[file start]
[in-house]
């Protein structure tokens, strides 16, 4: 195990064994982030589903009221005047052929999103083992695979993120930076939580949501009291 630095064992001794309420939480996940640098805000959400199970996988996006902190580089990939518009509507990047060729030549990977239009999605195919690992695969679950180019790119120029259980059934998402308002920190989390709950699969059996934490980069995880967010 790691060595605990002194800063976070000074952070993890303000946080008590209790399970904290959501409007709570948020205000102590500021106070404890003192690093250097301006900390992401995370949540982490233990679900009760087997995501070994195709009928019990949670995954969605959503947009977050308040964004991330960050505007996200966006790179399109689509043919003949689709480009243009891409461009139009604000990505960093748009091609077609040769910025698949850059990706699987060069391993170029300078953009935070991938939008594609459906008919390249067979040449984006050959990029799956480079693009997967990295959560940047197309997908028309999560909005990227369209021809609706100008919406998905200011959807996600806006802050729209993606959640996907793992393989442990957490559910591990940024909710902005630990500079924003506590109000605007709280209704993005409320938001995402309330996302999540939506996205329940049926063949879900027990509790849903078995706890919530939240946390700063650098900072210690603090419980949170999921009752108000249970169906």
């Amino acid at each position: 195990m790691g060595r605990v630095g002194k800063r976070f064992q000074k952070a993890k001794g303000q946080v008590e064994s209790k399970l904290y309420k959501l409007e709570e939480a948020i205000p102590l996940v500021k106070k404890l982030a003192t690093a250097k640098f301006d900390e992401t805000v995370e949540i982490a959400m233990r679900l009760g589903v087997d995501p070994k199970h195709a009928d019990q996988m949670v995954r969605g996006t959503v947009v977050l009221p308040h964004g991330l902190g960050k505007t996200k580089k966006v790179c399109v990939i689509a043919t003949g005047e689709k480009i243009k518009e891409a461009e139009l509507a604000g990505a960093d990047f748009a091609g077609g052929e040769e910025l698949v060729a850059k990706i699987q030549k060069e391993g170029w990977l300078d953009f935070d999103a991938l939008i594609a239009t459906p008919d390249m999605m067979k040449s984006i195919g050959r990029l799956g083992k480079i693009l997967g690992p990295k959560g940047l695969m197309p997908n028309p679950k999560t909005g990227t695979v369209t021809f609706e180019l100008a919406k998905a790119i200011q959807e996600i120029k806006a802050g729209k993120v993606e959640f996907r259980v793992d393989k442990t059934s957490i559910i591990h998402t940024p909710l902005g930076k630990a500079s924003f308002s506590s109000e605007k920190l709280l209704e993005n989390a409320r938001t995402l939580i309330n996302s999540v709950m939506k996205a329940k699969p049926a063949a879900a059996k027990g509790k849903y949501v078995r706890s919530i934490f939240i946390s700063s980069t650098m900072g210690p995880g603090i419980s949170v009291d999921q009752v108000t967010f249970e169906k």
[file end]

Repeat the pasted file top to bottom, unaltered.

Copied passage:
[in-house]
């Protein structure tokens, strides 16, 4: 195990064994982030589903009221005047052929999103083992695979993120930076939580949501009291 630095064992001794309420939480996940640098805000959400199970996988996006902190580089990939518009509507990047060729030549990977239009999605195919690992695969679950180019790119120029259980059934998402308002920190989390709950699969059996934490980069995880967010 790691060595605990002194800063976070000074952070993890303000946080008590209790399970904290959501409007709570948020205000102590500021106070404890003192690093250097301006900390992401995370949540982490233990679900009760087997995501070994195709009928019990949670995954969605959503947009977050308040964004991330960050505007996200966006790179399109689509043919003949689709480009243009891409461009139009604000990505960093748009091609077609040769910025698949850059990706699987060069391993170029300078953009935070991938939008594609459906008919390249067979040449984006050959990029799956480079693009997967990295959560940047197309997908028309999560909005990227369209021809609706100008919406998905200011959807996600806006802050729209993606959640996907793992393989442990957490559910591990940024909710902005630990500079924003506590109000605007709280209704993005409320938001995402309330996302999540939506996205329940049926063949879900027990509790849903078995706890919530939240946390700063650098900072210690603090419980949170999921009752108000249970169906």
């Amino acid at each position: 195990m790691g060595r605990v630095g002194k800063r976070f064992q000074k952070a993890k001794g303000q946080v008590e064994s209790k399970l904290y309420k959501l409007e709570e939480a948020i205000p102590l996940v500021k106070k404890l982030a003192t690093a250097k640098f301006d900390e992401t805000v995370e949540i982490a959400m233990r679900l009760g589903v087997d995501p070994k199970h195709a009928d019990q996988m949670v995954r969605g996006t959503v947009v977050l009221p308040h964004g991330l902190g960050k505007t996200k580089k966006v790179c399109v990939i689509a043919t003949g005047e689709k480009i243009k518009e891409a461009e139009l509507a604000g990505a960093d990047f748009a091609g077609g052929e040769e910025l698949v060729a850059k990706i699987q030549k060069e391993g170029w990977l300078d953009f935070d999103a991938l939008i594609a239009t459906p008919d390249m999605m067979k040449s984006i195919g050959r990029l799956g083992k480079i693009l997967g690992p990295k959560g940047l695969m197309p997908n028309p679950k999560t909005g990227t695979v369209t021809f609706e180019l100008a919406k998905a790119i200011q959807e996600i120029k806006a802050g729209k993120v993606e959640f996907r259980v793992d393989k442990t059934s957490i559910i591990h998402t940024p909710l902005g930076k630990a500079s924003f308002s506590s109000e605007k920190l709280l209704e993005n989390a409320r938001t995402l939580i309330n996302s999540v709950m939506k996205a329940k699969p049926a063949a879900a059996k027990g509790k849903y949501v078995r706890s919530i934490f939240i946390s700063s980069t650098m900072g210690p995880g603090i419980s949170v009291d999921q009752v108000t967010f249970e169906k």